Orb-weaving spiders usually replace their web every day; a huge investment of energy and silk, although they usually consume the web to obtain the valuable protein it contains. It is thought that they can adjust the size of the web, and the spacing of the mesh, to take account of the availability of prey in the area. There is something of a trade off to be had between the size of the web and the density of the mesh. Bigger webs increase the probability of capture because they are sampling a large unit of space, but denser – narrow-meshed – webs are much more likely to catch large insects (Blackledge & Eliason, 2007), which presumably escape if they are not sufficiently entangled. They must also capture more of the smaller insects which would – hopefully! – fly through a web with wide mesh. Large prey items, even though they are rarely caught compared to smaller insects, are essential to the survival and fecundity of the spiders; they cannot survive or produce eggs without catching these large but rare prey items (Venner & Casas, 2005).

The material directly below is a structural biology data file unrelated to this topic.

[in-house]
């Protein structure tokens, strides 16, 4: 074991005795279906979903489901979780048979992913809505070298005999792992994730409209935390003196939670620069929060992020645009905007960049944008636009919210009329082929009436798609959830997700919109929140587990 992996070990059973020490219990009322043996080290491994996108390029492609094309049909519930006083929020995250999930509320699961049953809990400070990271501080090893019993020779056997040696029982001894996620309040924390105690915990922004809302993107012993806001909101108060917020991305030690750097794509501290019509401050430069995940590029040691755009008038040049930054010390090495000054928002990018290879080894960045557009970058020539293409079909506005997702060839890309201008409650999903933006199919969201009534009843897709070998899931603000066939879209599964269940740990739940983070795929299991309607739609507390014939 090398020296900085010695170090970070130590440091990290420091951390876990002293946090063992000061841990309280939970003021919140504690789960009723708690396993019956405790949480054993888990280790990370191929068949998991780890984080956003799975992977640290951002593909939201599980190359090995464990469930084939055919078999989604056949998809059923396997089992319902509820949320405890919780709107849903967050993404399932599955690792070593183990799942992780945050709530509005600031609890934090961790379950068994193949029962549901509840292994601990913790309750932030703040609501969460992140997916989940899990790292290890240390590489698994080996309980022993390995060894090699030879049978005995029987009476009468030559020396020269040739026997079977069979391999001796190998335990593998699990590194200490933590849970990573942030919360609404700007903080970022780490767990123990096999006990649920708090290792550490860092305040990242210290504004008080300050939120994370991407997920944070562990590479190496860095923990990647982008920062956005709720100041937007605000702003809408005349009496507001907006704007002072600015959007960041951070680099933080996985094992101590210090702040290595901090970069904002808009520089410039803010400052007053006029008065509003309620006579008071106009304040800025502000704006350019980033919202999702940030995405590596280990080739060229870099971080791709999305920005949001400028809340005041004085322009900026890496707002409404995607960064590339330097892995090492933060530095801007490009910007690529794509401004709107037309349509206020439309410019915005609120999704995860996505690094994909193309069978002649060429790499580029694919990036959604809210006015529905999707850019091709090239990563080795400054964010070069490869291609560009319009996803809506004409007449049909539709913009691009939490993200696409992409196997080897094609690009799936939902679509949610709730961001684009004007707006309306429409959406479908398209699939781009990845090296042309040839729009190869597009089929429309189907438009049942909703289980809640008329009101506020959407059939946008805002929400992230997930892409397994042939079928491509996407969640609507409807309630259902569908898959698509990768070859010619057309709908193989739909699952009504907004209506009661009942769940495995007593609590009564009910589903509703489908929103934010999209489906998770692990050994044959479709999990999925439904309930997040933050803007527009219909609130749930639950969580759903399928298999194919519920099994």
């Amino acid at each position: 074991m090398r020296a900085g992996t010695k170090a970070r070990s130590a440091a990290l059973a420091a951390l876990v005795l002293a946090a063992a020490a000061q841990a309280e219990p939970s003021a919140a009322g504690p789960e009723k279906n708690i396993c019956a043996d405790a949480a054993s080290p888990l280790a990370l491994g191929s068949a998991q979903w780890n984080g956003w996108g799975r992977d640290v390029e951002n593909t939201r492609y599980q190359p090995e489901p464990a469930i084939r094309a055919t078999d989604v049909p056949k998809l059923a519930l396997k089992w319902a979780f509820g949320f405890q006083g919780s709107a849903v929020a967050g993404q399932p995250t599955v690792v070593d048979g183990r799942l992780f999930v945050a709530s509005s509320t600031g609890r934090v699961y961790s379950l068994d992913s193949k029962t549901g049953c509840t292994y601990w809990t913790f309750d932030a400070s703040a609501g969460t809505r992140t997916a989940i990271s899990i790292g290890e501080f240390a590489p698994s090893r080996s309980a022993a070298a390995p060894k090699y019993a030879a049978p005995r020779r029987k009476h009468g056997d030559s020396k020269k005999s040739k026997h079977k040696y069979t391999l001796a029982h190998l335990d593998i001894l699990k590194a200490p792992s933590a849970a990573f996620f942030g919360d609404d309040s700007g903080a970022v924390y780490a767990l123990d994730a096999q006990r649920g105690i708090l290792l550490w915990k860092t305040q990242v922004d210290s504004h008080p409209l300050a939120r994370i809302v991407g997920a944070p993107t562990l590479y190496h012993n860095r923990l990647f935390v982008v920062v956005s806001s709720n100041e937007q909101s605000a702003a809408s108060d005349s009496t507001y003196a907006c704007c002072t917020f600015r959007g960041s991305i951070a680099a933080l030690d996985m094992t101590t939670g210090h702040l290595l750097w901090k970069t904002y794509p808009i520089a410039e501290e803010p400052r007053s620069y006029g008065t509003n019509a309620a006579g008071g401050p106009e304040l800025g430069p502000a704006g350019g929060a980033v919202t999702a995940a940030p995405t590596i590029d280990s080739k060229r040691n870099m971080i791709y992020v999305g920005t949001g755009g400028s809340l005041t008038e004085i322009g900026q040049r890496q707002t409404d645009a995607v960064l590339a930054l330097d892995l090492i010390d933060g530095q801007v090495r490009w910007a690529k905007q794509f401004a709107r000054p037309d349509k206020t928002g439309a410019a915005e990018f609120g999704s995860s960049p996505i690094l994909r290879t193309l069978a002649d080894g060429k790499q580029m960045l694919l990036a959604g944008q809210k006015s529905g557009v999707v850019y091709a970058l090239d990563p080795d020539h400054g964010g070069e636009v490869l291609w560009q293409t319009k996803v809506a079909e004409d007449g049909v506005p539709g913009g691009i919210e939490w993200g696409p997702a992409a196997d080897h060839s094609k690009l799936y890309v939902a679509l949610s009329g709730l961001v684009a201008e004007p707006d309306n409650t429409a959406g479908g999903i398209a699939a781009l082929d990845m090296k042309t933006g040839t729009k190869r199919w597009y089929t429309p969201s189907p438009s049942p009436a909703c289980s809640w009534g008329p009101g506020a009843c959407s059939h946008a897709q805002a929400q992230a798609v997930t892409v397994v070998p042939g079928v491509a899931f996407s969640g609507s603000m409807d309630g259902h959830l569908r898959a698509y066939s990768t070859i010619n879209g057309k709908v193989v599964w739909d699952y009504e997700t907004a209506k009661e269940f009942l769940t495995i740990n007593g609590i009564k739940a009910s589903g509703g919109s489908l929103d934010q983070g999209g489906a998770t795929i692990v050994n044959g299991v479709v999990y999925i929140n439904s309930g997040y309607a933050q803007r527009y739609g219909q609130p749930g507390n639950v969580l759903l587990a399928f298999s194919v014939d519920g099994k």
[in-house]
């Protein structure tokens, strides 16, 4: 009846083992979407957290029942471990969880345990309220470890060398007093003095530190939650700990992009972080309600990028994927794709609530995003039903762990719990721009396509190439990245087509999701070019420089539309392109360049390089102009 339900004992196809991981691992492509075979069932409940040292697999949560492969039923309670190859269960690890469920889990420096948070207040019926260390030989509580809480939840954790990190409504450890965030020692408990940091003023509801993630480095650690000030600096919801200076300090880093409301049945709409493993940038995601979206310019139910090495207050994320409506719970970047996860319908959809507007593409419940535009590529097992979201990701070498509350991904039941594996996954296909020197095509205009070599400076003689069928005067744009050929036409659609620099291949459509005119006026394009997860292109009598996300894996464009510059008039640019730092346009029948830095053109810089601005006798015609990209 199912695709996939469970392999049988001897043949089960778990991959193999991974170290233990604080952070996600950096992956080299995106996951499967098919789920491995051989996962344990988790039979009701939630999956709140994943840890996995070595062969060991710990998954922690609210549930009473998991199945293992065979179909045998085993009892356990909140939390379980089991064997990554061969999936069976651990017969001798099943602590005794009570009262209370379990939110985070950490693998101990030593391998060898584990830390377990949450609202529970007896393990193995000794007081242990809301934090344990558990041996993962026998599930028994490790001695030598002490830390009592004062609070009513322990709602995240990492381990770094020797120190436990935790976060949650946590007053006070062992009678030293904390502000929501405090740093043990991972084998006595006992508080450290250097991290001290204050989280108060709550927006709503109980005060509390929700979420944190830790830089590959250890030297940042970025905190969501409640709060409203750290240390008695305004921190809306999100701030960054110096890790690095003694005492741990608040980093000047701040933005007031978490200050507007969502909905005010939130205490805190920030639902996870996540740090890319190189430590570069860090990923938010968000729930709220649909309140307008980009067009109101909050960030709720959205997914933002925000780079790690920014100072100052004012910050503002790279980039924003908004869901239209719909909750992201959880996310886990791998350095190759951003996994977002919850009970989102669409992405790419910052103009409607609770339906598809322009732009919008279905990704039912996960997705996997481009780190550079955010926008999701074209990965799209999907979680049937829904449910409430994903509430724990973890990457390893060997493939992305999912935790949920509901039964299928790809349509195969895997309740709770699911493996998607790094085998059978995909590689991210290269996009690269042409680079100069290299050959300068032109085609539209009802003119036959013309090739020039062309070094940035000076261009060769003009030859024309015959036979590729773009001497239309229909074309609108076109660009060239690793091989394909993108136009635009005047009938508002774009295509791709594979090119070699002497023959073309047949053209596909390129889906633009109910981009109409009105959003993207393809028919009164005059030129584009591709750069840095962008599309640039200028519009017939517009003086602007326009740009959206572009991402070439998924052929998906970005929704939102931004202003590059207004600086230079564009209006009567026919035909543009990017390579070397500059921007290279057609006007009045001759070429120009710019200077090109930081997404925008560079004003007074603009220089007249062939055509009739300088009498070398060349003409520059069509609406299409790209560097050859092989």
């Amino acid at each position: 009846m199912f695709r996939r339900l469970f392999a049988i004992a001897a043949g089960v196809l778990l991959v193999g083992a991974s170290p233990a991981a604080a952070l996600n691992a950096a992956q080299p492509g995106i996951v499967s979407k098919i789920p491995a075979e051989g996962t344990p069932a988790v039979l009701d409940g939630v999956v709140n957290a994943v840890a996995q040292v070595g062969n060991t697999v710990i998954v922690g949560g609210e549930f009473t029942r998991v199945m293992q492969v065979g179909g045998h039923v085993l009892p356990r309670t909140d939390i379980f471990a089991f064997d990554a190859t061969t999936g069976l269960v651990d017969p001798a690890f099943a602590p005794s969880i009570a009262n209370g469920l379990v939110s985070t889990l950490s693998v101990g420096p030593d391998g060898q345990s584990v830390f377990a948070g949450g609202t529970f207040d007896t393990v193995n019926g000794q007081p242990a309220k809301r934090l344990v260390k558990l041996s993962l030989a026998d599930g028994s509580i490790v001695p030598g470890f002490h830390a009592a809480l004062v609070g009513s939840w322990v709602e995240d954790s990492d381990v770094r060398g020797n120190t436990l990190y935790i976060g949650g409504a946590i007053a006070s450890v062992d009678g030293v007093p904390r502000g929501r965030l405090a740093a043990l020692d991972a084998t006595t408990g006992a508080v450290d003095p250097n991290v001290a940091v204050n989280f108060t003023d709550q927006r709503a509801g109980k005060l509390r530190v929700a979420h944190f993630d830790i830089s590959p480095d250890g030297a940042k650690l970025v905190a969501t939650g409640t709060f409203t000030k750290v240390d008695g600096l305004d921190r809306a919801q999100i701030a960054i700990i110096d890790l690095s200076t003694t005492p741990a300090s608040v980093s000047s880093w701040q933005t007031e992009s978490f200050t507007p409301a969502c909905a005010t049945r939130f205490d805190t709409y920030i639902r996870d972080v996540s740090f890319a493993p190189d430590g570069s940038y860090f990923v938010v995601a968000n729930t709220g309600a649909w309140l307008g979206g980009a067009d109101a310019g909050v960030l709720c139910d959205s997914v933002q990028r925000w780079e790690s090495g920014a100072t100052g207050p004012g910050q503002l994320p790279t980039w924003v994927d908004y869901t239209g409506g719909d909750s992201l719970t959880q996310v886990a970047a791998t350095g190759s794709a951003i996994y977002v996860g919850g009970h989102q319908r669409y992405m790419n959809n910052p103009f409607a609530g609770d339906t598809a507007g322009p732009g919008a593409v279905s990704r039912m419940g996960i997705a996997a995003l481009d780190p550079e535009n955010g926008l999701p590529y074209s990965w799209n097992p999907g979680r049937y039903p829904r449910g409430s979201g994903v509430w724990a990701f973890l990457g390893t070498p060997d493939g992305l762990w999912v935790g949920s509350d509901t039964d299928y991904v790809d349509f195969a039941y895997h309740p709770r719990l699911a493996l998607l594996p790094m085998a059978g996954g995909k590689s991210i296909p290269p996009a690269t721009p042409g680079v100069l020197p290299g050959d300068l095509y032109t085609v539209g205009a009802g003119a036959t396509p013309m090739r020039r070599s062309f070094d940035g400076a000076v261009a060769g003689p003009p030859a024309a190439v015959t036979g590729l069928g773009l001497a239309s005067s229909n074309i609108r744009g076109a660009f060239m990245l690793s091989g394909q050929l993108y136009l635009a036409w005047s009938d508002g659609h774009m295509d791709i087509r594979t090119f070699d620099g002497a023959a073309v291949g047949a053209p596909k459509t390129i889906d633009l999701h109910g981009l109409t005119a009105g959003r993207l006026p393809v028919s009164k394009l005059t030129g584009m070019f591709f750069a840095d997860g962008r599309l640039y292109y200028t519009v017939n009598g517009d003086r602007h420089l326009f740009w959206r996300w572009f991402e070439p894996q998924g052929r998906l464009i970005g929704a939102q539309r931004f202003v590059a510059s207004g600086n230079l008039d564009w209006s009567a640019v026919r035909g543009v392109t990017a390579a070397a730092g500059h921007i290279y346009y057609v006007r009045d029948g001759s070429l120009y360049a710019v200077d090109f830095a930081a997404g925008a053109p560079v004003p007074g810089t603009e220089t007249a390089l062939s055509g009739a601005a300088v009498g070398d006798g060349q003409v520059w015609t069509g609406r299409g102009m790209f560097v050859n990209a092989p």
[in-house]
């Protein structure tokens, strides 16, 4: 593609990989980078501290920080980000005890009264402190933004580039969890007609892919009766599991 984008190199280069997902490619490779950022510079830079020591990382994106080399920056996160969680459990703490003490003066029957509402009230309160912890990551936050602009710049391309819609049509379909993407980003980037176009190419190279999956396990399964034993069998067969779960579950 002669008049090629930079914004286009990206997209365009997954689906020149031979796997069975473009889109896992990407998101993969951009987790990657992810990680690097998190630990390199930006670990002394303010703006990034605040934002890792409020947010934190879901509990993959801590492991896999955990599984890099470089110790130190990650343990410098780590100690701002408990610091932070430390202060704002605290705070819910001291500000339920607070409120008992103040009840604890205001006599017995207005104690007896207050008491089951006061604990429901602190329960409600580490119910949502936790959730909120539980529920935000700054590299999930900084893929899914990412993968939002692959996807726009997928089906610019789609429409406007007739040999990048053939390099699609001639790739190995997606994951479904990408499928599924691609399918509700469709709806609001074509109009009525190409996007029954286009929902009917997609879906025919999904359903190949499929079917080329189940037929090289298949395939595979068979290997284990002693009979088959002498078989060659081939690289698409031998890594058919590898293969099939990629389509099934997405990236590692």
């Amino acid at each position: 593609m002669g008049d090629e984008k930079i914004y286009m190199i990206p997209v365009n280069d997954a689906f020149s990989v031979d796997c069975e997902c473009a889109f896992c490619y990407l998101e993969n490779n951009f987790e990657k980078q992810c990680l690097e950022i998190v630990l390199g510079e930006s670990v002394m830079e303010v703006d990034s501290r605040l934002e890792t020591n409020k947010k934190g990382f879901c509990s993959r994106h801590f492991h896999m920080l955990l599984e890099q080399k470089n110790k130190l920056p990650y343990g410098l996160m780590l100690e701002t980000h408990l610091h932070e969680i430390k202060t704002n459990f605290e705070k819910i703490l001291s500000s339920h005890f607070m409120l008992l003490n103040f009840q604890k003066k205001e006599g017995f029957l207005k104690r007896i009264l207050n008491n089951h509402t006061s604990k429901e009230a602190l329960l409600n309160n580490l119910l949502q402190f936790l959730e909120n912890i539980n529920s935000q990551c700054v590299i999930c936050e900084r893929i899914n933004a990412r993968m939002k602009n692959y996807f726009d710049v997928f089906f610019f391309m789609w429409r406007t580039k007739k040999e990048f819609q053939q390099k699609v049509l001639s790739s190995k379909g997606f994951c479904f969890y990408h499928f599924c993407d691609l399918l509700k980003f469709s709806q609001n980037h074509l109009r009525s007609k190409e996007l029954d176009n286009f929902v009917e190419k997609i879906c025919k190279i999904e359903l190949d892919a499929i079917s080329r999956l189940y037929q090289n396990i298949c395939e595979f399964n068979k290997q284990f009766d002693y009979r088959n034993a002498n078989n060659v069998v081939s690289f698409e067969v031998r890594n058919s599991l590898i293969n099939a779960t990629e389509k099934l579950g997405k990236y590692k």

I have not witnessed it, but apparently, spiders like these also take down their webs – presumably by consuming them – if it is windy. Partly to save them from being blown away, but also because they are just less efficient as wind speed increases. In certain locations, they must have to continually rebuild their webs as large animals, cows, sheep, humans and so on, blunder through them. They take a certain time to refill their silk glands, usually about 24 hours, and until they do, rebuilt webs are likely to be smaller.
Orb weavers in the genus Argiope usually bite, then wrap, then eat their prey later; most araneids wrap up their prey before biting it (3). This is especially the case if the prey item is potentially dangerous, like a bee or a wasp. Better to wrap it up first and subdue it.